I'm taking a sanity break between homework and studying today ... blogging sounds like too much fun, by comparison:

During some of my fashion design studying today on historical costumes, I ran across an editorial in the October 1980 Vogue. The editors summed up a few of the under-documented elements of the relationships of fashionable ladies of the Victorian years with their seamstresses and couturiers. Ironically, the Old World societies which were typically derived from the European aristocracy were still trembling from the 18thC beheadings and revolutions over flour-powdered wigs and skirt-hoops too wide to fit through doorways. This top level of society actually made a practice in public (and especially when traveling) of wearing their oldest and even threadbare clothes – but in the finest cuts and fabrics – which the untrained eye wouldn’t associate with aristocratic roots yet aptly identified them to their own ilk. Accordingly, the top levels society were notorious for such subtlety and this practice was typical of the notable Boston Brahmins. Old world society attempted not to incite reactions to their attire -- partly fear of reprisal, partly confidence in their social standing.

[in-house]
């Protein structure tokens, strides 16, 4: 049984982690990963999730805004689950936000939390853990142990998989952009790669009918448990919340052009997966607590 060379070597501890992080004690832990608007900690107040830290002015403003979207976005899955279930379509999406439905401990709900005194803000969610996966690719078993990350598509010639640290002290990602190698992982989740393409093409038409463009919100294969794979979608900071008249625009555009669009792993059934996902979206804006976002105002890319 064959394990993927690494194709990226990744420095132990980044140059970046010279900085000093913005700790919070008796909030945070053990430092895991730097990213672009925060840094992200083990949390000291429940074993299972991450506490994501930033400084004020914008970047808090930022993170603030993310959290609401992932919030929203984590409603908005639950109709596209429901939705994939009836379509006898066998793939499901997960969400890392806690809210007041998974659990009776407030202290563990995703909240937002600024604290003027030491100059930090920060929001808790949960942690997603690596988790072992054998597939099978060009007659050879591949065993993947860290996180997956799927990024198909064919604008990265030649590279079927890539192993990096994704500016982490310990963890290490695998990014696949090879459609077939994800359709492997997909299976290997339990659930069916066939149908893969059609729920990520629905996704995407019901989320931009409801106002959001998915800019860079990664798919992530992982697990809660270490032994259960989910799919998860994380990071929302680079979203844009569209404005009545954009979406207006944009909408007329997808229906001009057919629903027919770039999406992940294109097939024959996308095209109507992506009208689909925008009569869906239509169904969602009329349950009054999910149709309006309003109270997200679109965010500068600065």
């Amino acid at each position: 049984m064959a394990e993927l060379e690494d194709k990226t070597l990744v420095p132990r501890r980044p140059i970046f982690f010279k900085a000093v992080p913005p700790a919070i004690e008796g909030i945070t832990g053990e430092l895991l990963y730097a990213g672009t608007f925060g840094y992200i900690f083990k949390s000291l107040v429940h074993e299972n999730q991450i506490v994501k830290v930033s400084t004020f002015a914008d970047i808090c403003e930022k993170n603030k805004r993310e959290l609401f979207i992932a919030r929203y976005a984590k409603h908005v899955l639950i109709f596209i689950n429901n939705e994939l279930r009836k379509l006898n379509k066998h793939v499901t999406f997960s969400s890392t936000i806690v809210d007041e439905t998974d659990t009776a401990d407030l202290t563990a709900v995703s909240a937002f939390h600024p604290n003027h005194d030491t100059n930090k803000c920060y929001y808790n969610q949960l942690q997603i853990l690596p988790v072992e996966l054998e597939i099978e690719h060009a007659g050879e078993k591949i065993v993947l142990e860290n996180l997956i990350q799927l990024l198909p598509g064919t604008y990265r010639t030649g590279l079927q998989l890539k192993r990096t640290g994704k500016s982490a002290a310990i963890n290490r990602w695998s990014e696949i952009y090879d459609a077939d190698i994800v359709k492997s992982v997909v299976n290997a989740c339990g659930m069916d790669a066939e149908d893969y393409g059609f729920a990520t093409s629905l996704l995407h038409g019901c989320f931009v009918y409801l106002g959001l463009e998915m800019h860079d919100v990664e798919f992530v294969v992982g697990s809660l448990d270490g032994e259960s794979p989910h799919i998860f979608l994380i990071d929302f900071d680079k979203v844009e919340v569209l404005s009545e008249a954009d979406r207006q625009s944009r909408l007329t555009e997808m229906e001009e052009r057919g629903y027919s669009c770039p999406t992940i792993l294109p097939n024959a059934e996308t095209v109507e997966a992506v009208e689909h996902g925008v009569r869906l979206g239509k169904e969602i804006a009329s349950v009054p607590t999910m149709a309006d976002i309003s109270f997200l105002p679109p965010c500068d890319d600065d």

Onto conspicuous consumption...

The House of Worth set the groundwork for a change in societal opinions about tailors and seamstresses which up to this point in Western history were not considered part of proper society, even if they were proper in all their respects. Worth attracted societal matrons and youthful royalty such as the Empress Eugenie to his shockingly sumptuous salons and made them at home with leisurely fittings that required endless hours out of a day. Such organized in-house social hours were societal events in and of themselves and featured lavish entertainment which allowed for moments away from public censure with discreetly served (scandalous) fine wines, etc. The society women would vie for prestige while visiting with each other and being coddled in the couturier salons. The whole process was a bit of a game and much gossip was mongered. Haute couture came into being.

Onto international scapes: